Friday, August 23, 2019
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childcare costs: the pay neutral employees

Childcare costs impact on workforce

The British Chamber of Commerce and Middlesex University surveyed businesses on the impact of childcare costs on employees.

The survey, of more than 1,600 businesses across the UK found 28% have experienced a reduction in working hours by employees because of the cost of childcare.

Nearly 10% have experienced an employee ending their employment due to childcare.

In 2013 the Government published its report: ‘More Great Childcare — Raising Quality and Giving Parents More Choice‘.  All 3 to 4-year-olds in England can now get 570 hours of free early education or childcare per year. This is normally taken 15 hours a week for 38 weeks of the year. Some 2 year-olds can also receive free childcare, usually dependent on receipt of passport benefits or tax credits.

In June 2015 David Cameron announced plans to double free childcare to 30 hours, to be introduced from September 2017.

In 2016, Sam Gyimah, the Childcare Minister, announced some parts of England would be entitled to the 30 hours childcare earlier, from September 2016, including Wigan, Staffordshire, Swindon, Portsmouth, Northumberland, York, Newham and Hertfordshire.

But is this enough?

Many argue there is still an unacceptable gap in funded childcare between the end of maternity leave and the start of school.

Responding to the latest research, Adam Marshall, Director General at the British Chambers of Commerce said:

“Firms across the UK are losing talented staff, often because of the availability and high cost of childcare.

“At a time when economic growth is softening, and skills gaps and recruitment difficulties are hindering businesses, the government should consider the childcare system as part of Britain’s core business infrastructure – in the same way that it thinks of energy, transport, or broadband.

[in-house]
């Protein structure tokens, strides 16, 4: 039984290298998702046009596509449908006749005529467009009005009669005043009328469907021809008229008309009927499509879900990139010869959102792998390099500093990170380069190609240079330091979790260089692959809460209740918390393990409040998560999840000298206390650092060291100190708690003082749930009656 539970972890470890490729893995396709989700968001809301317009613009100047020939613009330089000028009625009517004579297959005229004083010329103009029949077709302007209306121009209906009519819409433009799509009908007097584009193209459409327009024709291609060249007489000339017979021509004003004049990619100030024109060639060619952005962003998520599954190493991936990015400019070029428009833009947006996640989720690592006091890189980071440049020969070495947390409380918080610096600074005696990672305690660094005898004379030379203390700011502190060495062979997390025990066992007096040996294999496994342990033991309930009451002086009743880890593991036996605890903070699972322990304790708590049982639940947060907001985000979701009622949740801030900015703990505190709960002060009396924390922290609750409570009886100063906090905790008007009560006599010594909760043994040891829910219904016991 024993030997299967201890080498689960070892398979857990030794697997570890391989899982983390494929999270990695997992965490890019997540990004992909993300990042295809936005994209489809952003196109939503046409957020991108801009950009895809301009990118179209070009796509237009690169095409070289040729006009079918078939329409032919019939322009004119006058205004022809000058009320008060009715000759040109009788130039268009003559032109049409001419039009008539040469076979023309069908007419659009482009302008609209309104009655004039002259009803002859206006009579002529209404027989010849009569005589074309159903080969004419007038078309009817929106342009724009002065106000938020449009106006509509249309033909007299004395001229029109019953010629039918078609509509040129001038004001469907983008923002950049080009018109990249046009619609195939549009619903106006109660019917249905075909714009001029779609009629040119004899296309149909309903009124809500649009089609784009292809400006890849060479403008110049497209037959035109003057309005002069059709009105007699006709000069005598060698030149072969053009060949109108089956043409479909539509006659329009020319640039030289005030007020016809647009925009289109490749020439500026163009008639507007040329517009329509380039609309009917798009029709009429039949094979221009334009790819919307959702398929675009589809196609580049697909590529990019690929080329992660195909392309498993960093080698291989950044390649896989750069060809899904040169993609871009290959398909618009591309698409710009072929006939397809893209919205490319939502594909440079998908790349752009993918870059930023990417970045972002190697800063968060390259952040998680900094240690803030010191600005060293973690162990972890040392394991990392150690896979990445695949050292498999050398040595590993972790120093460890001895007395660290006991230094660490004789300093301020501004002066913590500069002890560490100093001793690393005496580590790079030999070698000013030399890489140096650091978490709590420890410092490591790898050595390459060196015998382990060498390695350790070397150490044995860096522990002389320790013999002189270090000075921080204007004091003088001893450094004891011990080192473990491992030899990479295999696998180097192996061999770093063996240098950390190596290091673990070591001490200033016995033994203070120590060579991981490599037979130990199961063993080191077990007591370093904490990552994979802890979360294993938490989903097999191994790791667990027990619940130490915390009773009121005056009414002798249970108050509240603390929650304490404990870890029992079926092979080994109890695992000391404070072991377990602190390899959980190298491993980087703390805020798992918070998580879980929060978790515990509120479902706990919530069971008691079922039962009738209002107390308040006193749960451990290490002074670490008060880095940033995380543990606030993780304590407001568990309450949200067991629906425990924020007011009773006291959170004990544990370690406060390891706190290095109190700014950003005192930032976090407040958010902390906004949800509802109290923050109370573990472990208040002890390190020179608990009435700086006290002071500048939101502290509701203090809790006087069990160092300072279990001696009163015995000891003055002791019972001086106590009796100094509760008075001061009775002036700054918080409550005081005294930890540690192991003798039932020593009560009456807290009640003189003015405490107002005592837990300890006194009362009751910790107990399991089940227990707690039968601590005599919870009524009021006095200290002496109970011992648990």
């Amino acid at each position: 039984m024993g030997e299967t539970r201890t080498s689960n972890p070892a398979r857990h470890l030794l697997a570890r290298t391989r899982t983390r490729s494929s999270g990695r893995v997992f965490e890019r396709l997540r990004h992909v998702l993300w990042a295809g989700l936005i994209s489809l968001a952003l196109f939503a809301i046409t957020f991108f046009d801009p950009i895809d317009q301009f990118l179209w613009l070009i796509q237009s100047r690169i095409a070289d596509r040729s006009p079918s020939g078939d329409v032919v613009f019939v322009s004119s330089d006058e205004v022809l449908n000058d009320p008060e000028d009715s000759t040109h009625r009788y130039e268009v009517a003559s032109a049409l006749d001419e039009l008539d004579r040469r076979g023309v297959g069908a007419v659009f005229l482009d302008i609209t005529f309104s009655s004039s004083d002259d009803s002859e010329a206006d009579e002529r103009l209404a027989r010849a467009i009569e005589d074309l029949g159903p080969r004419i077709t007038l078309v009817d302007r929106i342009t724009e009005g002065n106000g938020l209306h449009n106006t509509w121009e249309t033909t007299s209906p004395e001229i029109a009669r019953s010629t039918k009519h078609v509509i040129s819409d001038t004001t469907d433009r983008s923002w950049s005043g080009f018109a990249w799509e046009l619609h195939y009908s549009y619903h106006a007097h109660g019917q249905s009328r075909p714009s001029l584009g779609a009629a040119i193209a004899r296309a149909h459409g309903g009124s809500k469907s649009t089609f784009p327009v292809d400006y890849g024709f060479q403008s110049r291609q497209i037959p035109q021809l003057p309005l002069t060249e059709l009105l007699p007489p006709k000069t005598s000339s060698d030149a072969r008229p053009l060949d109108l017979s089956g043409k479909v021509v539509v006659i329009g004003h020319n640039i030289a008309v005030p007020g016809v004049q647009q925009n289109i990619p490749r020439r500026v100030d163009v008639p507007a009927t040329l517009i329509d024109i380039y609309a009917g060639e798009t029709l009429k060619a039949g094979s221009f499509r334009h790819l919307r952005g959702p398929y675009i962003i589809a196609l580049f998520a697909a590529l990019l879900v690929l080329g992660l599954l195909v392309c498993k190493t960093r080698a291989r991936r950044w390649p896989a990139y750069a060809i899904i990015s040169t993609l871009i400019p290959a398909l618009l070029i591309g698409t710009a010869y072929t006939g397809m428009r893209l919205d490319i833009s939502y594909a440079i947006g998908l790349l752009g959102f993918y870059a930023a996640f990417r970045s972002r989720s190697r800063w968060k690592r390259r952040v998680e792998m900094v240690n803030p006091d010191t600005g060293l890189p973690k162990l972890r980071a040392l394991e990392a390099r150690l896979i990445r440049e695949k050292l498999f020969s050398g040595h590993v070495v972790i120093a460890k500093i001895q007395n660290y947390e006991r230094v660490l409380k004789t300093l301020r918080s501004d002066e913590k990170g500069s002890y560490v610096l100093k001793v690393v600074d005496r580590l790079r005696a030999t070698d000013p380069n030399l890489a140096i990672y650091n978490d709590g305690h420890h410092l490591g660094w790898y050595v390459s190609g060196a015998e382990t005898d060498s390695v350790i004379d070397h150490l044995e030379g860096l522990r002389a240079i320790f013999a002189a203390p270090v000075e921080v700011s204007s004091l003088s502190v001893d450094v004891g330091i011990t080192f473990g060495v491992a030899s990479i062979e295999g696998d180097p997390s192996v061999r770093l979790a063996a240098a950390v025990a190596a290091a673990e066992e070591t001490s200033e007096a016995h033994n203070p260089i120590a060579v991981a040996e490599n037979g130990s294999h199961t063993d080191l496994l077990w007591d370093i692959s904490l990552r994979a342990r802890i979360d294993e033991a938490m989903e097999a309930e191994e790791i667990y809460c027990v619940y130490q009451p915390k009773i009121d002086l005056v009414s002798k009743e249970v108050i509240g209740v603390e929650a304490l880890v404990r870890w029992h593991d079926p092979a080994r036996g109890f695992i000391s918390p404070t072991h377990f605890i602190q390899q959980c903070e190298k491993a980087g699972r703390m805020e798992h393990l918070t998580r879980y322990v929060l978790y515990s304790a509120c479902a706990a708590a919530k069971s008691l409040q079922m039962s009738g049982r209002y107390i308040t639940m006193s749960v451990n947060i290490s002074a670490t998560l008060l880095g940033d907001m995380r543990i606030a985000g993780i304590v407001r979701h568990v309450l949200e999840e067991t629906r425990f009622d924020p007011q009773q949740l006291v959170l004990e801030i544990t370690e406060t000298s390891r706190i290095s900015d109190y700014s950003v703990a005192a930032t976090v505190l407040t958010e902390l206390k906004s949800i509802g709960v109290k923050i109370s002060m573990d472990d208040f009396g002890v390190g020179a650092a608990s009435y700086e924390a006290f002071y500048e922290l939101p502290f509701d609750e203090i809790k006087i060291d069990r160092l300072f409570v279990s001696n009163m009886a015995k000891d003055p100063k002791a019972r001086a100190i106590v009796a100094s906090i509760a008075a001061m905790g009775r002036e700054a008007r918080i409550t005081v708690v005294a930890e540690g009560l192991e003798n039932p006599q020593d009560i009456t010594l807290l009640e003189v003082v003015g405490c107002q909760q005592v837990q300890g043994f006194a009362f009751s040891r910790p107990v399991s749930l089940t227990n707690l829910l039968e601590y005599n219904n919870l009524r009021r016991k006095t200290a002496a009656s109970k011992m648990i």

“Government must take a clear and detailed look at the costs and benefits of a universal childcare entitlement, to bridge the gap between parental leave and the start of school. This could take the form of a family account that enables parents to select the support that’s right for their working patterns from the market. In time, this could help businesses raise productivity, and help more parents stay in work. As businesses have evolved to become more flexible, government policy should also evolve – to help as many working parents as possible stay in the workplace.

“Expanded childcare options are good for families, good for businesses, and good for the economy.”

Pay-neutral employees

The impact of high childcare costs means many employees are pay-neutral – meaning they are effectively working for nothing because their  pay only covers the cost of child care and other necessary costs of working, like travel.

For more information on current help with childcare visit the Government’s website here .Gov




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